The union representing 7,000 flight attendants at Air Canada is asking Federal Court to review a decision allowing fewer flight attendants on aircraft.

The Canadian Union of Public Employees (CUPE) says safety and security are at risk after a Transport Canada decision to exempt Air Canada from rules requiring one flight attendant for every 40 passenger seats.

The union says the decision is illegal because it contravenes the Aeronautics Act. It wants the ratio to remain at one attendant for every 40 passengers, rather than one for every 50, as Air Canada has been allowed.

Canadian airlines had asked for the change to cut costs on flights, saying 1 to 50 is the ratio allowed in the EU. Airlines are under competitive pressure from discount carriers.

"In any emergency situation, like an evacuation, fire, cabin decompression, a disruptive passenger or a terrorist attack, flight attendants are the first line of defence when things go wrong on an aircraft," Michel Cournoyer, president of CUPE's airline division, said in a statement.

"Reducing the number of flight attendants on board by increasing the ratio to one flight attendant for every 50 passenger seats, as Transport Canada intends, is a threat to passenger safety and security," he added.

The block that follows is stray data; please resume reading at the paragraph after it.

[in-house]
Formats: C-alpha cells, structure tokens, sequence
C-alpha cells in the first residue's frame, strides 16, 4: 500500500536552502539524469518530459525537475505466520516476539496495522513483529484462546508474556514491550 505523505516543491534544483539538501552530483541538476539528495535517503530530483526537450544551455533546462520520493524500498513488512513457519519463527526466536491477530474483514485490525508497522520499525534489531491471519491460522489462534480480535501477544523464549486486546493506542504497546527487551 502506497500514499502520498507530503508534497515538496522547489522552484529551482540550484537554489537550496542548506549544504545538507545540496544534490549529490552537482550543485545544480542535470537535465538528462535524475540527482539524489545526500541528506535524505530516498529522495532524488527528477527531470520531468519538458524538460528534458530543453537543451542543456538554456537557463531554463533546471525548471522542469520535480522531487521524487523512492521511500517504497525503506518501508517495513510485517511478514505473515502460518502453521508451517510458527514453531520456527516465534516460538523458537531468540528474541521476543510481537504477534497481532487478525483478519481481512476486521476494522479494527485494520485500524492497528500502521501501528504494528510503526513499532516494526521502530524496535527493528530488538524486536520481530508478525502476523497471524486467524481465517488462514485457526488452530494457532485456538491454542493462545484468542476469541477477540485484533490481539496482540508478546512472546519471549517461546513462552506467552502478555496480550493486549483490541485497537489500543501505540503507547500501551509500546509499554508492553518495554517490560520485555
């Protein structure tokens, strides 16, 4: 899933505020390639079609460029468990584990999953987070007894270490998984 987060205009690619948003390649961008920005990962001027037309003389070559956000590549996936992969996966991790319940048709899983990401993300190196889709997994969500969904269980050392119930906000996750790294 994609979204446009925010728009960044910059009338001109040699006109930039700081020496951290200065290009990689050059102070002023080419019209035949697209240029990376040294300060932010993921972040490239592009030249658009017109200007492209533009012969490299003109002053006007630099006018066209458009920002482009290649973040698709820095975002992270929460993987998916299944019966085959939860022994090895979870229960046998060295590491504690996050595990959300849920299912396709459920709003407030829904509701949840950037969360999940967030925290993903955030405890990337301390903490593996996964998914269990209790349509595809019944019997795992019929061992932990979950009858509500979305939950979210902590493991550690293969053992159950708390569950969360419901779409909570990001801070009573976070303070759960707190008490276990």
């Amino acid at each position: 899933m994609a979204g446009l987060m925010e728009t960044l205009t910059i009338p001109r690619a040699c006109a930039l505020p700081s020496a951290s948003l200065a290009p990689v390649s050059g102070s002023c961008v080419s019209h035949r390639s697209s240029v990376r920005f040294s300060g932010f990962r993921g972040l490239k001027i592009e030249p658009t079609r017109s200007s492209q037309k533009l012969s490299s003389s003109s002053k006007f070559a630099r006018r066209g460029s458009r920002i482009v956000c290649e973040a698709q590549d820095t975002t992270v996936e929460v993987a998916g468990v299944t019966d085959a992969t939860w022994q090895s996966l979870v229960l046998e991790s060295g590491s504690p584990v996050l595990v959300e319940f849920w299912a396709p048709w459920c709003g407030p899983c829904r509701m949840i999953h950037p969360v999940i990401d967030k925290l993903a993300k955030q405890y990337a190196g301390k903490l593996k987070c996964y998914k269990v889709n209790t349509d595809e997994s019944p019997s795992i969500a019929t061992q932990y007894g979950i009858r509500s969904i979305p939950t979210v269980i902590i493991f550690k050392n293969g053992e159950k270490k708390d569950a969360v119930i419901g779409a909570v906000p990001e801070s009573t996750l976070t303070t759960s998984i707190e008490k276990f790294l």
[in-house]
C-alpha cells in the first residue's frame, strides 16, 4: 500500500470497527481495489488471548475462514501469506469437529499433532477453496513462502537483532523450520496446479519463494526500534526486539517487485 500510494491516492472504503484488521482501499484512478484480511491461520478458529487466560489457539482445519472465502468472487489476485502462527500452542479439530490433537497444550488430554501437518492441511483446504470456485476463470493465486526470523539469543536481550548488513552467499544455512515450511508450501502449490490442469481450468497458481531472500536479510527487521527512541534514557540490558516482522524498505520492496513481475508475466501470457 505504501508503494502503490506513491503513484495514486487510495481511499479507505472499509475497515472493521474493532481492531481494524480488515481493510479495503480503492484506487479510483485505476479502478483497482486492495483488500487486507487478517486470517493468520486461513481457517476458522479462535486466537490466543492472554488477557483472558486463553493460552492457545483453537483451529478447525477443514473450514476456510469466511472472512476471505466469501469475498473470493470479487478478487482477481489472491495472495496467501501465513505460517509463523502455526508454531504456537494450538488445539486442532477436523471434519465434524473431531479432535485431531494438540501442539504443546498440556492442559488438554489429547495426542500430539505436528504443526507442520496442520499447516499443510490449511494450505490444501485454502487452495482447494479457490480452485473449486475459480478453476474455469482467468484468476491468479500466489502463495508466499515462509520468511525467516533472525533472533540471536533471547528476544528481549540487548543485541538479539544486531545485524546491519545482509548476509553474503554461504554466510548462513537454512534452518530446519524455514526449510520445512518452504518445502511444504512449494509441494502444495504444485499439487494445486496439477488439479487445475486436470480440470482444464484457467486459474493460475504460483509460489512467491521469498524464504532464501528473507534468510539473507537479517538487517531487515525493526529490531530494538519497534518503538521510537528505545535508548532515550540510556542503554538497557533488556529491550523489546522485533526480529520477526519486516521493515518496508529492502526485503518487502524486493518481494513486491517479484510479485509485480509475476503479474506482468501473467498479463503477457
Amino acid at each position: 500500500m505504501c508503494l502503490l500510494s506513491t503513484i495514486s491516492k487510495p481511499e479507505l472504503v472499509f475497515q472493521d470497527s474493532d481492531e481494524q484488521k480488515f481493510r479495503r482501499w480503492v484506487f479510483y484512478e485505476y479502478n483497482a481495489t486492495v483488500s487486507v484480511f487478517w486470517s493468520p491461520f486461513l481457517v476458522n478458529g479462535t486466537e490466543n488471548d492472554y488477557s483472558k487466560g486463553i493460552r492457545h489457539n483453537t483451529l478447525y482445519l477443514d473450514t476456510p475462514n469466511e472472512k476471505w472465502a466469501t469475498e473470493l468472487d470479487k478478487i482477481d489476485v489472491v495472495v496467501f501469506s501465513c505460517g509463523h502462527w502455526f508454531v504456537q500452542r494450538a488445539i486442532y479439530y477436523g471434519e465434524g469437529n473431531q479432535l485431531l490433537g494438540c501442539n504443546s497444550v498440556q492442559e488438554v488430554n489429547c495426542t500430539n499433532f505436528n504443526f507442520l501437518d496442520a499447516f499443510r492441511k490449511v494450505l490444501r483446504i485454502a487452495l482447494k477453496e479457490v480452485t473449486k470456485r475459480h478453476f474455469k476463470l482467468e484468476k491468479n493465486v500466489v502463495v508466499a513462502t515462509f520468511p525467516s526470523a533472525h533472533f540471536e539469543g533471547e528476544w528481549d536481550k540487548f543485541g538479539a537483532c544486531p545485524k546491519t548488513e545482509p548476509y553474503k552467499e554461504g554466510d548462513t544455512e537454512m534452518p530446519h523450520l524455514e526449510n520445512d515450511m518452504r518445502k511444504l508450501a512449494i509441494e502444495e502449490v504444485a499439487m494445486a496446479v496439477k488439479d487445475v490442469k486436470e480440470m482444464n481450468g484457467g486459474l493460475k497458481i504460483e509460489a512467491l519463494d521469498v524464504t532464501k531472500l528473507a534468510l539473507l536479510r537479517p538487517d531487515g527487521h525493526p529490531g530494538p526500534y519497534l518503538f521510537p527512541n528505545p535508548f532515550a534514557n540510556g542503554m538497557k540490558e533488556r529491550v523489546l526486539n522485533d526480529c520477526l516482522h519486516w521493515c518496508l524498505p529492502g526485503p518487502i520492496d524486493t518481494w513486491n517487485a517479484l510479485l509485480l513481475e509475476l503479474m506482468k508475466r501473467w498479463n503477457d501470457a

The union wants Federal Court to review the Transport Canada decision, saying it is not in the public interest.

The safety arm of Transport Canada had conducted a risk analysis in 2002, when the proposal to change flight attendant ratios was first requested by the airline industry. It found that the 1:50 rule "on some occasions will provide less than the equivalent level of safety, while on other occasions a more than equivalent level of safety to the current 1:40 operating rule."

According to the assessment, it would be safer to operate a flight under the 1 to 50 ratio when there are fewer passengers, and less safe when the flight is at full or nearly full capacity.